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Anthroposophical journal (UK) Summer 2014

Eric K.Fairman
Worldwide over 1,000 Steiner-Waldorf Schools and more and more schools in
international areas of conflict and deprivation are the proud balance of an
international school movement. However, especially in developing and newly
industrialised countries, Steiner-Waldorf initiatives which are struggling for their
day-to-day existence, need support. Ultimately, these are the organisations which
often enable disadvantaged children and youth to find access to better and more
humane educational opportunities.
Friends of Waldorf Education
Freunde der Erziehungskunst Rudolf Steiners e.V
Waldorf One World (WOW)-Day: Engagement for a better World

For Steiner-Waldorf education to make any impression upon entrenched and archaic
views on how a child should be educated, requires that there be Master Teachers
available to venture forth from the comfort zones of their schools and neighbourhoods
into the challenging environments of the mean streets of the industrialized world; to the
favelas of Brazil; the war-torn regions of Africa or to the remote parts of the Indian
Continent, such as Nepal, Listed amongst the Worlds poorest Third World countries,
the average daily income in Nepal for the majority of the population does not exceed
Euro 1 (or most Euro 2) per day, or in local currency, Rs130 260 per day. Just enough
to feed the family the daily meal of dhal-bhat (rice and vegetable, with a thin lentil
gruel). There is little, if any, money left for a childs education.

It is in such struggling communities that there is an emerging interest in Steiner-Waldorf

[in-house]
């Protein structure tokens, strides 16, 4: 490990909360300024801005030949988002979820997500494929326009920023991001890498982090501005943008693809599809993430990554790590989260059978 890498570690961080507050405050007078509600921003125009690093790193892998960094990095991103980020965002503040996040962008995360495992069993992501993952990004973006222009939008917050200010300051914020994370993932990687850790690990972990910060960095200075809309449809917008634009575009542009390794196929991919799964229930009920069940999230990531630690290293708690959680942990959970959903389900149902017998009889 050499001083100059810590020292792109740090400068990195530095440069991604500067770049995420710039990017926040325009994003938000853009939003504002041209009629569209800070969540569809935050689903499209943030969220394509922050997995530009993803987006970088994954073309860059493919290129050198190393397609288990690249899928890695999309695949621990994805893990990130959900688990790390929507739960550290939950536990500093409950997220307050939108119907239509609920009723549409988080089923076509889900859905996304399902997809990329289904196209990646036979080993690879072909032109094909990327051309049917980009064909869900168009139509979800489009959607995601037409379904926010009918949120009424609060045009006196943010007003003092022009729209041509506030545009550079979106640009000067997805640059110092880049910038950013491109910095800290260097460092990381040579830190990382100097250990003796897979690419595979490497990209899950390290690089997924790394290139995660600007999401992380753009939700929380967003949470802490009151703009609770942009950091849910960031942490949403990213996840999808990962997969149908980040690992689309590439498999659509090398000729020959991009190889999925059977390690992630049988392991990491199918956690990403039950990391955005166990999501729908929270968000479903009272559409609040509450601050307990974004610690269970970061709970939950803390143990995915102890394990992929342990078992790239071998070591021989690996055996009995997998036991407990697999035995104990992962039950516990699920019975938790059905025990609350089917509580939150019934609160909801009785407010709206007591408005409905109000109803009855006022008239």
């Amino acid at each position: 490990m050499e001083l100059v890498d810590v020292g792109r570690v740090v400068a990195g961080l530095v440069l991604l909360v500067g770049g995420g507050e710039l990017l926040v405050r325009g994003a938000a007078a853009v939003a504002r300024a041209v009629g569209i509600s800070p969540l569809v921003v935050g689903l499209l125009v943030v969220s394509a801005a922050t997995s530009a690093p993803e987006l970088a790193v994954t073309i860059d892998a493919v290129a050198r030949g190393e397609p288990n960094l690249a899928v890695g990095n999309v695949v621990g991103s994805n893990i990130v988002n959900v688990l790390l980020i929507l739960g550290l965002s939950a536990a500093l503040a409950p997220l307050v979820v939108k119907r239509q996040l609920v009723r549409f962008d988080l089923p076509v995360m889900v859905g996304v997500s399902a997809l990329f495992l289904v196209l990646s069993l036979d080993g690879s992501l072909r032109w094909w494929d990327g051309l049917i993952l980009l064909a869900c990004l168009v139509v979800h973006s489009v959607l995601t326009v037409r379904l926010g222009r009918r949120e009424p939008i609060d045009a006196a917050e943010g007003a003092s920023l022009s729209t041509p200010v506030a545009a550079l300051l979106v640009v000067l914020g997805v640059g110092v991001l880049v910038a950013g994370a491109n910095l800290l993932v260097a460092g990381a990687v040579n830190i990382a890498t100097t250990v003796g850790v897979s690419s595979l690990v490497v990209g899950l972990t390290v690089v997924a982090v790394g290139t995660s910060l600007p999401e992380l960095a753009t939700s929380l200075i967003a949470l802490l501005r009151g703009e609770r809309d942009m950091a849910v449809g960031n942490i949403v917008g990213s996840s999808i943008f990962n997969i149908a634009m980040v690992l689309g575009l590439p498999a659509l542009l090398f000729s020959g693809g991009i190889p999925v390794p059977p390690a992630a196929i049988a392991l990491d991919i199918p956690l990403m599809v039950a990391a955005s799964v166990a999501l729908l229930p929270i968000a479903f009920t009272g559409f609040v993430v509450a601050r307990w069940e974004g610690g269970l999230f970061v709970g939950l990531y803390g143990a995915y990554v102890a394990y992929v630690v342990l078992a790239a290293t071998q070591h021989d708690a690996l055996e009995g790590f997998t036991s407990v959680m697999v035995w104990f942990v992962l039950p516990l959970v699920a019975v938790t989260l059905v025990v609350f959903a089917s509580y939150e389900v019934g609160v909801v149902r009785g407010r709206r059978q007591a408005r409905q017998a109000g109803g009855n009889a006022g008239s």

education. A search by educators for something new, something child centred to replace
the archaic educational methodology inherited from the British Raj of Victorian times
and still adhering to such child abusive methods of teaching through ROTE learning
enforced with the bamboo cane or other physical or psychological abuse.

The requirement for teachers to be formally trained or to hold a teaching qualification is
not viewed as a necessary prerequisite for standing in front of a class of impressionable
students. Teachers rely solely on their own experiences gleaned from their own years in
the classroom and dutifully replicate the methodology that they are familiar with. This
means that generally speaking, teachers have no idea of how to create a vibrant learning
environment that encourages student participation in an active and creative learning
process. Lecturing and memorization is the universally accepted norm.

The role of education in Nepal is to prepare students for the national examinations that
are a pre-requisite for further study. The teachers role is therefore to continually
enforce the drill and practice mode of learning. The memorization and regurgitation
of facts is the sole aim of education in Nepal so as to ensure a good pass mark for
further learning in the same style. The end result is that students have paper
qualifications, but scant knowledge of how to apply, let alone understand, what they
have so diligently learnt, to the solving of problems.

The majority of schools (private businesses generally) use the English language as the
medium of instruction, as it is the accepted international language for business and trade
in Nepal. On the surface, this would appear to be good, sound judgement. But closer
examination reveals that the teachers are far from being fluent in English themselves,